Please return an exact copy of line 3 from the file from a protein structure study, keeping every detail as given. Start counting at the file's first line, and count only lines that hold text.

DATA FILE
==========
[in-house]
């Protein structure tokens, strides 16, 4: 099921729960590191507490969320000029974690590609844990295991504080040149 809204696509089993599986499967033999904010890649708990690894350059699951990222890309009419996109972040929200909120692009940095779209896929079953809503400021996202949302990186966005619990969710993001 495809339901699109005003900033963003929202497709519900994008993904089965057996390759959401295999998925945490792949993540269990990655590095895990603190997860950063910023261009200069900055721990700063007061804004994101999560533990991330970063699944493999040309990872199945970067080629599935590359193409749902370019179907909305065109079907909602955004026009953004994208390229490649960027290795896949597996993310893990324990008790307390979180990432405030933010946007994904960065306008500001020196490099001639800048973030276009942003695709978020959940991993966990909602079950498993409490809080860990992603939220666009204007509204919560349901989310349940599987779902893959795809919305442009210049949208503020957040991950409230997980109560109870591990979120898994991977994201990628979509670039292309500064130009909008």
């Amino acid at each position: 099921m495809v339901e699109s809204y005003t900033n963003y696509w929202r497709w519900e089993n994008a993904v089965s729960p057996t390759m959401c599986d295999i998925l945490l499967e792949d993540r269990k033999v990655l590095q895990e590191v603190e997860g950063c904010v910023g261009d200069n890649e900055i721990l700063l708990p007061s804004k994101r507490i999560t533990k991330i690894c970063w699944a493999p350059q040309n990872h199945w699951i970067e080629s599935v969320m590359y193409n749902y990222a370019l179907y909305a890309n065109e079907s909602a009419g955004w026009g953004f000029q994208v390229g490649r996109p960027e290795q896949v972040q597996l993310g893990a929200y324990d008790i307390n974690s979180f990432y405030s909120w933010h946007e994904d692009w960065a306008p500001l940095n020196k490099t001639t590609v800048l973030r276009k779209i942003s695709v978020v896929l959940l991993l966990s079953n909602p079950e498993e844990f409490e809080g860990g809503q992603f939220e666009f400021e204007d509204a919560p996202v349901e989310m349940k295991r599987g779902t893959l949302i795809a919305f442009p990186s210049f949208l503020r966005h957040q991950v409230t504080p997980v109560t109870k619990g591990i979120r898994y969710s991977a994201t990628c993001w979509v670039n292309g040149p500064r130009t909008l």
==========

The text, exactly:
């Amino acid at each position: 099921m495809v339901e699109s809204y005003t900033n963003y696509w929202r497709w519900e089993n994008a993904v089965s729960p057996t390759m959401c599986d295999i998925l945490l499967e792949d993540r269990k033999v990655l590095q895990e590191v603190e997860g950063c904010v910023g261009d200069n890649e900055i721990l700063l708990p007061s804004k994101r507490i999560t533990k991330i690894c970063w699944a493999p350059q040309n990872h199945w699951i970067e080629s599935v969320m590359y193409n749902y990222a370019l179907y909305a890309n065109e079907s909602a009419g955004w026009g953004f000029q994208v390229g490649r996109p960027e290795q896949v972040q597996l993310g893990a929200y324990d008790i307390n974690s979180f990432y405030s909120w933010h946007e994904d692009w960065a306008p500001l940095n020196k490099t001639t590609v800048l973030r276009k779209i942003s695709v978020v896929l959940l991993l966990s079953n909602p079950e498993e844990f409490e809080g860990g809503q992603f939220e666009f400021e204007d509204a919560p996202v349901e989310m349940k295991r599987g779902t893959l949302i795809a919305f442009p990186s210049f949208l503020r966005h957040q991950v409230t504080p997980v109560t109870k619990g591990i979120r898994y969710s991977a994201t990628c993001w979509v670039n292309g040149p500064r130009t909008l």